Boeing is confident that it will be able to retain the edge over the new Comac C919 twinjet even in the Chinese manufacturer's home market.
The US airframer is not prepared to underestimate the C919. But Comac has an uphill climb, says Ihssane Mounir, Boeing's senior vice-president, sales and marketing, for Greater China and Korea.
"We know a thing or two about how tough that learning curve is," he says. "It's steep, it's tough, it's capital-consuming, it knocks you down. It knocks you down hard."
He admits that competition from the C919 will be a "headache" but is certain that this will simply act as an incentive for the US airframer to improve its own line.
"[Comac] will build a robust and competitive airplane - they're incredibly committed," says Mounir. "If the Chinese say they'll do something, they will."
The C919's pricing and economics have yet to be analysed, he says. But he is unconcerned that the C919 might have an advantage simply by virtue of being a Chinese product.
"It's no different than what we're doing with Airbus," says Mounir. "Once you're established with a carrier, it makes it that much tougher to switch to something else."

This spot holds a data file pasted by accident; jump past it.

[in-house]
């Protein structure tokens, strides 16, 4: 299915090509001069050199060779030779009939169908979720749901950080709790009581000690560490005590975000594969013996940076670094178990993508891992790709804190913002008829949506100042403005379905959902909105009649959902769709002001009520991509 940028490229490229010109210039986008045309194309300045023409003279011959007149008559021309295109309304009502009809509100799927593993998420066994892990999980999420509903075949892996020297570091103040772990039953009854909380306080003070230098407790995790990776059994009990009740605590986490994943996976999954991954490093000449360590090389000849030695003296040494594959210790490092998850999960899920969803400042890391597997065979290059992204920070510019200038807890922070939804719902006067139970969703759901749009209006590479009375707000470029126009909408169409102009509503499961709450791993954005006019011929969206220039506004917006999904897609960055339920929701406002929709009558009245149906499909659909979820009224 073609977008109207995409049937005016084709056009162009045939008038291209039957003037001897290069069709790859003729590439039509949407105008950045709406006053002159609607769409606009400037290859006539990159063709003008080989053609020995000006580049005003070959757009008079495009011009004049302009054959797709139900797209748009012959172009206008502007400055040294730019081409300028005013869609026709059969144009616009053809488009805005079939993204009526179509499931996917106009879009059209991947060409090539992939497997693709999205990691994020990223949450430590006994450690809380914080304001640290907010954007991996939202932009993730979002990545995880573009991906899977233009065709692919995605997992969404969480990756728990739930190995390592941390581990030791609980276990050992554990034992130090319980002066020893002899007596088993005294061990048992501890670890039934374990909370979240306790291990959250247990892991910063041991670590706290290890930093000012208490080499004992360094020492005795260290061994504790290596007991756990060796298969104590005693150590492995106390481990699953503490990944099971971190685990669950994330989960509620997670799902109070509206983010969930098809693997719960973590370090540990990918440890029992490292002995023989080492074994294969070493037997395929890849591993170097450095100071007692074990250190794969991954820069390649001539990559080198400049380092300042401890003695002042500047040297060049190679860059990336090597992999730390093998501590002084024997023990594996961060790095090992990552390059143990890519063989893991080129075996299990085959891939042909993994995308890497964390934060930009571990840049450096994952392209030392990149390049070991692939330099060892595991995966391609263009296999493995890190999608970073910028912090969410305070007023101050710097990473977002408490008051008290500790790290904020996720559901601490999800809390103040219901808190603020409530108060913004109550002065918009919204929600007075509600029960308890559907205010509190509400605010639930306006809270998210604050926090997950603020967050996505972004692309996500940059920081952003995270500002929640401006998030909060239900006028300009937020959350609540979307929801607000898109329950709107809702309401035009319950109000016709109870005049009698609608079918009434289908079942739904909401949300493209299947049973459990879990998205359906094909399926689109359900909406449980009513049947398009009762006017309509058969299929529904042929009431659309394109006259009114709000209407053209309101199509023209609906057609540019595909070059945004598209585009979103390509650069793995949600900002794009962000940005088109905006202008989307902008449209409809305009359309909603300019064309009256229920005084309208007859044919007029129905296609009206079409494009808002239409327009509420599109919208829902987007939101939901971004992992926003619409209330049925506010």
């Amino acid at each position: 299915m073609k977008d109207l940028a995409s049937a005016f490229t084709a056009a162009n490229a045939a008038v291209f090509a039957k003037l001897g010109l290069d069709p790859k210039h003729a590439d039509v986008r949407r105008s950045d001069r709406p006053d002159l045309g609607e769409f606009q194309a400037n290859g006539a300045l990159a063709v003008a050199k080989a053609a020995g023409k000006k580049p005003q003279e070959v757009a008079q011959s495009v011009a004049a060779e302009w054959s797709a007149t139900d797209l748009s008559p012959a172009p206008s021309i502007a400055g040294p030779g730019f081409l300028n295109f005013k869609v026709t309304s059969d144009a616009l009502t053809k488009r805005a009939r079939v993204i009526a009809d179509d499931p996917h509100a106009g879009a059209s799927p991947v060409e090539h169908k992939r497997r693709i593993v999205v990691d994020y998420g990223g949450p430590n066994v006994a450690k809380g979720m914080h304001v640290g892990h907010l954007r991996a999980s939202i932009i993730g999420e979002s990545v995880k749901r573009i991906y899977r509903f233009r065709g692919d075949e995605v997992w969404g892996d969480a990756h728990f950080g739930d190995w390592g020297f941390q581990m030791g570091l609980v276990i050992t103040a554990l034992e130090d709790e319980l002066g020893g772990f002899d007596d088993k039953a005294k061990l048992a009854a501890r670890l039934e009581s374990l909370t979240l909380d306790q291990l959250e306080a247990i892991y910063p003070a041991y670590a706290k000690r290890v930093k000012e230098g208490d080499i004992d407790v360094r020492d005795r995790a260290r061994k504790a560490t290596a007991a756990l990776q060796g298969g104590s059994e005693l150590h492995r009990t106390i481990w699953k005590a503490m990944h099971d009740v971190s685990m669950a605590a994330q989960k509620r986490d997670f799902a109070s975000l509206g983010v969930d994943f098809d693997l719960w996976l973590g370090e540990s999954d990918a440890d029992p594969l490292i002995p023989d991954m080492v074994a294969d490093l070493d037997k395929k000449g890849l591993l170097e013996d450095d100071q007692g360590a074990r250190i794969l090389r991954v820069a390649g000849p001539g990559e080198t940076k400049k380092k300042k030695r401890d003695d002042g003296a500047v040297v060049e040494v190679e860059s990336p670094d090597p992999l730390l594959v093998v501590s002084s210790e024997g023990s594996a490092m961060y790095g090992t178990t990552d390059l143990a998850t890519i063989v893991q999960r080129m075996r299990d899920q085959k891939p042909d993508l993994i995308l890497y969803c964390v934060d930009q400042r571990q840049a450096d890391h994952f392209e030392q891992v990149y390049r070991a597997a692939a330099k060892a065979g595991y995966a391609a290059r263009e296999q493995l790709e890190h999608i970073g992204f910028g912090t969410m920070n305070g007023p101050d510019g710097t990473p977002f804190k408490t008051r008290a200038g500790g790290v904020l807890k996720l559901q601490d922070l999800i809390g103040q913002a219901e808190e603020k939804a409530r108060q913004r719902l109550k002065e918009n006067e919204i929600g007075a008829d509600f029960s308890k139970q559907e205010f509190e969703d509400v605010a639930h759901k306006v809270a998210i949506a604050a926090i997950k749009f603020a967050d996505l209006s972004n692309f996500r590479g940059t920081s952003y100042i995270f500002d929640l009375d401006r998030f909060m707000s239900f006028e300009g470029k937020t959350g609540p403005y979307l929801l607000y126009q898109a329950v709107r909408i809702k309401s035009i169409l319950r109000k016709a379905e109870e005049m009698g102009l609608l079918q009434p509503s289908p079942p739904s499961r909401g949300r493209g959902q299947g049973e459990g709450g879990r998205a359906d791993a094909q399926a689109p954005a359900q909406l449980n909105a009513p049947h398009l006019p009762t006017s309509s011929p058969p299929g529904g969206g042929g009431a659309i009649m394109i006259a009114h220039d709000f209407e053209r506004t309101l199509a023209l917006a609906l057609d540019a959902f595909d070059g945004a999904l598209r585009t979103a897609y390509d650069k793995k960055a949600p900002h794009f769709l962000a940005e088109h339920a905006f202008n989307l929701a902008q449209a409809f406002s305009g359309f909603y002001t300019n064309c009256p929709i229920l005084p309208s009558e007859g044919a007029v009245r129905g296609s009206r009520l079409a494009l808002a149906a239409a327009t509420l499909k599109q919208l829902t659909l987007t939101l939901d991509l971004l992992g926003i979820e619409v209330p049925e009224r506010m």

He adds: "We build aircraft the customers want. We don't build it, then sell it - we sell it, then build it."
Boeing estimates that, of the demand for some 2,400 aircraft over the next decade in China, narrowbodies will account for around 1,600.
The airframer is reinforcing its position with its re-engined 737 Max, having organised a roadshow to promote the new type in China earlier this year.
Mounir says Chinese carriers have shown "tons and tons" of interest in the Max, and he says: "I think you'll hear about the Max in China this year."